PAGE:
Teaching Democracy in Today's Educational System

There is a democratic education problem in the United States. The young are not learning properly to care for the body politic and the body politic is not adequately caring for the young”. This quandary presented by Walter Parker in Teaching Democracy: Unity and Diversity in Public Life establishes a connection to the mutually beneficial relationship he sees between the democratic society of tomorrow and the young people who will soon be populating it as future leaders, teachers, and citizens. Parker’s answer to this chicken-or-the-egg paradox is to promote democratic citizenship education as the pinnacle of social studies curriculum. In its simplest form, Parker (building on John Dewey’s ideas of democracy) describes the kind of democracy students of citizenship education should strive for, stating “democracy is a way of living with others, a way of being. It has no end other than the path itself”. With this statement Parker strongly advocates for individuals to come together in pursuit of a life-long journey exploring the decision-making process necessary for American democracy together, alongside a diverse group of engaged countrymen. However, it is not enough to simply participate. From Parker’s view people making democratic decisions must have a justifiable rationale rooted in some moral basis for defining what is just in society. To this end, he uses icon Dr. Martin Luther King, Jr. as the pillar that democratic citizens should aspire to.

Parker states that democracy is a “social construct”, meaning it is a learned system of political engagement. He also establishes that the priority of democracy is popular sovereignty, the ideal of self-government. Throughout, several themes resonate, including: “democracy, diversity, deliberation… justice (fairness), and interbeing (mutuality)… social position (group circumstance), and moral development (character education)”. Perhaps Parker provides the clearest overview of his ambitions when he writes, “democratic citizenship education seeks to teach, among other things, that diversity is a social fact, that it is a social good, why this is so, and how diversity and democracy require one another”.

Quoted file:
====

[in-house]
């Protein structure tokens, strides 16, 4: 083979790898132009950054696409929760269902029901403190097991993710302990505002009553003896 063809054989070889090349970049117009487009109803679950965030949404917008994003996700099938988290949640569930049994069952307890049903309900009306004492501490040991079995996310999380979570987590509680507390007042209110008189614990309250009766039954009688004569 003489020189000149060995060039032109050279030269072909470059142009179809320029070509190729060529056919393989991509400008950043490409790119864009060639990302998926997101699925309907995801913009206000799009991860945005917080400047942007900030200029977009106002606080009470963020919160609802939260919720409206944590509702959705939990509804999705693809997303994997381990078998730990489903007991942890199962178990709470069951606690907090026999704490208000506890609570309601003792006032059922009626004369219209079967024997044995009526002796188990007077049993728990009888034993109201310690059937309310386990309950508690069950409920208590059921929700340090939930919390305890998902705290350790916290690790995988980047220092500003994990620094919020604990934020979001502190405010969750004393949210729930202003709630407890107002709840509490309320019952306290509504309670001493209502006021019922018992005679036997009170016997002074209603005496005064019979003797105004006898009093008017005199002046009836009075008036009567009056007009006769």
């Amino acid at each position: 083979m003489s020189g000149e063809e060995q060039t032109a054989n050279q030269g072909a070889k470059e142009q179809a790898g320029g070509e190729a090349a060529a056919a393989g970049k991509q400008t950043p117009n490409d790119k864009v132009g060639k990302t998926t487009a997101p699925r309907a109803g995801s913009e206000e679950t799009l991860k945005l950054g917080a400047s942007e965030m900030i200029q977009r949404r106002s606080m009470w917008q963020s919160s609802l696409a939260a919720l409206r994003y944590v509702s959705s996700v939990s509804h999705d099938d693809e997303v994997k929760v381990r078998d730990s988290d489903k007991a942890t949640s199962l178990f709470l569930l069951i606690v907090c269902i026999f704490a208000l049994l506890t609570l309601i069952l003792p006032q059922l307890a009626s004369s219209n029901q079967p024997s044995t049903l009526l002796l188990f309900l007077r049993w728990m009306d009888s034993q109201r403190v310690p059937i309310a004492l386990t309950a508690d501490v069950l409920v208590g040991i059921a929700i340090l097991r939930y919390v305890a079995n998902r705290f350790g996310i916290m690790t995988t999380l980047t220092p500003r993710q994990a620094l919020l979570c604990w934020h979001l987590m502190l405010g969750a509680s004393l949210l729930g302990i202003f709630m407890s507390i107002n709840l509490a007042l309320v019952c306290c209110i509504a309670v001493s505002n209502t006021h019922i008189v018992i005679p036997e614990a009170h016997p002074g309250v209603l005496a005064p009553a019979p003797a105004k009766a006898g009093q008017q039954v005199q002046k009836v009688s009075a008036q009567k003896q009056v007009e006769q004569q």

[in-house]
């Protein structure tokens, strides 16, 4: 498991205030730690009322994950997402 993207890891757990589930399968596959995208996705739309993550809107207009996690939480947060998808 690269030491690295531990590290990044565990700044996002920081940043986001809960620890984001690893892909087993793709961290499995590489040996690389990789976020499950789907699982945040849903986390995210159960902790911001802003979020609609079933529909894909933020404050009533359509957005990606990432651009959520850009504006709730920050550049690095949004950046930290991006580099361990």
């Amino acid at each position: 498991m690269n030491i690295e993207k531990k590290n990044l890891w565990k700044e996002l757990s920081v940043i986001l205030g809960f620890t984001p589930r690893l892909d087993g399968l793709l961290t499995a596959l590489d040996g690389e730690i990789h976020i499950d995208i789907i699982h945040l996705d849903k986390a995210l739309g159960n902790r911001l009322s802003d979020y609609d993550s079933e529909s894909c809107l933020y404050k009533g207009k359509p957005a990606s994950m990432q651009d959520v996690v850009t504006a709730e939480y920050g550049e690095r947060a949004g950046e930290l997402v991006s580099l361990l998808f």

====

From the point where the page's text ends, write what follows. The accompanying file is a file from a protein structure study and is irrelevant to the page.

In the book Parker establishes two essential ideas, idiocy and citizenship. The two terms seemingly come to represent the type of citizens the American educational system is producing. Borrowing from the Greek root idios, Parker comes to define idiocy as, “separate, self-centered, and selfish”. Following Parker’s train of thought, one can deduce that an idiot is not a fool in and of themselves, but rather behaving in a foolish or idiotic manner by not connecting to society; their act of Tom Folery, being a non-participant in the public forums of their community. Idiots, in this context, are singular minded, focused only on the trials and tribulations of their own existence, and unwilling to consider the larger picture of others in society and furthermore, in terms of political action.
A citizen on the other hand would be one who engages in political thought, political debate, and political open-mindedness. A citizen is engaged in acts of citizenship such as volunteering and voting, but more importantly is having conversations, deliberating, and making choices in attempts to influence the public, lobbyists, elected officials, and other stakeholders involved in matters of public policy decision making. Parker argues that in order to move beyond the current state of idiocy that exists and into an ethos of citizenship we must take an appropriate course of action. That course of action is based on the idea of removing oneself from the mindset of being a spectator and embracing the approach of both becoming and continuing to be a participant; with the greatest focus of participation being the exploration of education and understanding appropriate to multiculturalism and diversity.

In Parker’s eyes the pulpit best available to transmit his philosophy for democratic citizenship education is inside the walls of schools. He muses on schools as the perfect microcosm for promoting students to engage in meaningful discourse and deliberation regarding the various issues of interest that persist in their neighborhood, their state, their country and most importantly, their world. Parker offers his rationale for the educational system being the lynchpin for his curricular action stating, “compared to home life, schools are like village squares, cities, crossroads, meeting places, community centers, market places”. He does allow for other external influences to mold young people beyond the classroom, but the day-to-day culture of the school is far and away the centerpiece for his thinking regarding the shifting of the nation’s thinking about democratic citizenship.

No comments: